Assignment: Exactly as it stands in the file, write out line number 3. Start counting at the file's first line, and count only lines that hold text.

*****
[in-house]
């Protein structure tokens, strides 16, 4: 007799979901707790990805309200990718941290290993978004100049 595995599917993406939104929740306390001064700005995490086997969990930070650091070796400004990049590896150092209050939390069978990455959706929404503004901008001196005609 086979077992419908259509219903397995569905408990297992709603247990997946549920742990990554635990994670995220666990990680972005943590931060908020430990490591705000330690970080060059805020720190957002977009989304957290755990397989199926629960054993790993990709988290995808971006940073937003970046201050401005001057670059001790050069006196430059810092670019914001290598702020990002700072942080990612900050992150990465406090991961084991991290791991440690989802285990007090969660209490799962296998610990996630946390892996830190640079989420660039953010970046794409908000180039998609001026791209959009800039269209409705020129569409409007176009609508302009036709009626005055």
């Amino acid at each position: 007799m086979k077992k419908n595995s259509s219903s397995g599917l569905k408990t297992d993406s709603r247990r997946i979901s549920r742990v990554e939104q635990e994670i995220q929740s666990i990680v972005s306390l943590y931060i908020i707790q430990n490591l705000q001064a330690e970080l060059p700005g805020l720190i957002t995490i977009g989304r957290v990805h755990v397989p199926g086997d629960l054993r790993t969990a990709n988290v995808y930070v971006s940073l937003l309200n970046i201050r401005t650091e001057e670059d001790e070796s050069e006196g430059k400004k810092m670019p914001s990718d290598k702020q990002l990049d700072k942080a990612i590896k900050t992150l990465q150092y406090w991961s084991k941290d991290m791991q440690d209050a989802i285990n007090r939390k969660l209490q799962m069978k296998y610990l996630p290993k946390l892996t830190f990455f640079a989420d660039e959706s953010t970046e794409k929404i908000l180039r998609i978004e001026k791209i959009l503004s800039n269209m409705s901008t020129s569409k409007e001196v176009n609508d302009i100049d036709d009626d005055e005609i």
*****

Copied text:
């Amino acid at each position: 007799m086979k077992k419908n595995s259509s219903s397995g599917l569905k408990t297992d993406s709603r247990r997946i979901s549920r742990v990554e939104q635990e994670i995220q929740s666990i990680v972005s306390l943590y931060i908020i707790q430990n490591l705000q001064a330690e970080l060059p700005g805020l720190i957002t995490i977009g989304r957290v990805h755990v397989p199926g086997d629960l054993r790993t969990a990709n988290v995808y930070v971006s940073l937003l309200n970046i201050r401005t650091e001057e670059d001790e070796s050069e006196g430059k400004k810092m670019p914001s990718d290598k702020q990002l990049d700072k942080a990612i590896k900050t992150l990465q150092y406090w991961s084991k941290d991290m791991q440690d209050a989802i285990n007090r939390k969660l209490q799962m069978k296998y610990l996630p290993k946390l892996t830190f990455f640079a989420d660039e959706s953010t970046e794409k929404i908000l180039r998609i978004e001026k791209i959009l503004s800039n269209m409705s901008t020129s569409k409007e001196v176009n609508d302009i100049d036709d009626d005055e005609i």